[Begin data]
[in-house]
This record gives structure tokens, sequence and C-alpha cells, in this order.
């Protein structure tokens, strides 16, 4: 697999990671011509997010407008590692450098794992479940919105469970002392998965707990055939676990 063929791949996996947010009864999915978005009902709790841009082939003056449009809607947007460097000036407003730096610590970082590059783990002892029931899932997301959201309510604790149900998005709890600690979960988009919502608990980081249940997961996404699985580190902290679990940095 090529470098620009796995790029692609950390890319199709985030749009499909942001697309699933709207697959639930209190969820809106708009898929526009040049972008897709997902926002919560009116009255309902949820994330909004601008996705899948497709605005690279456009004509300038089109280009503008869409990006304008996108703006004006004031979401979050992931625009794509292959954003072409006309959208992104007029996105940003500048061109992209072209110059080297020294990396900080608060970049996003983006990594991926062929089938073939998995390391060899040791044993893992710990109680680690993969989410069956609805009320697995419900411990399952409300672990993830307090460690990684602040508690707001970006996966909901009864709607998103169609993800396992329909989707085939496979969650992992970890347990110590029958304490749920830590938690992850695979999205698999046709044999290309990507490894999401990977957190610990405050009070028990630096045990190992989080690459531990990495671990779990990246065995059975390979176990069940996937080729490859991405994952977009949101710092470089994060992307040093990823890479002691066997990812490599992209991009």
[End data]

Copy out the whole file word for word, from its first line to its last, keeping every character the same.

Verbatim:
[in-house]
This record gives structure tokens, sequence and C-alpha cells, in this order.
């Protein structure tokens, strides 16, 4: 697999990671011509997010407008590692450098794992479940919105469970002392998965707990055939676990 063929791949996996947010009864999915978005009902709790841009082939003056449009809607947007460097000036407003730096610590970082590059783990002892029931899932997301959201309510604790149900998005709890600690979960988009919502608990980081249940997961996404699985580190902290679990940095 090529470098620009796995790029692609950390890319199709985030749009499909942001697309699933709207697959639930209190969820809106708009898929526009040049972008897709997902926002919560009116009255309902949820994330909004601008996705899948497709605005690279456009004509300038089109280009503008869409990006304008996108703006004006004031979401979050992931625009794509292959954003072409006309959208992104007029996105940003500048061109992209072209110059080297020294990396900080608060970049996003983006990594991926062929089938073939998995390391060899040791044993893992710990109680680690993969989410069956609805009320697995419900411990399952409300672990993830307090460690990684602040508690707001970006996966909901009864709607998103169609993800396992329909989707085939496979969650992992970890347990110590029958304490749920830590938690992850695979999205698999046709044999290309990507490894999401990977957190610990405050009070028990630096045990190992989080690459531990990495671990779990990246065995059975390979176990069940996937080729490859991405994952977009949101710092470089994060992307040093990823890479002691066997990812490599992209991009």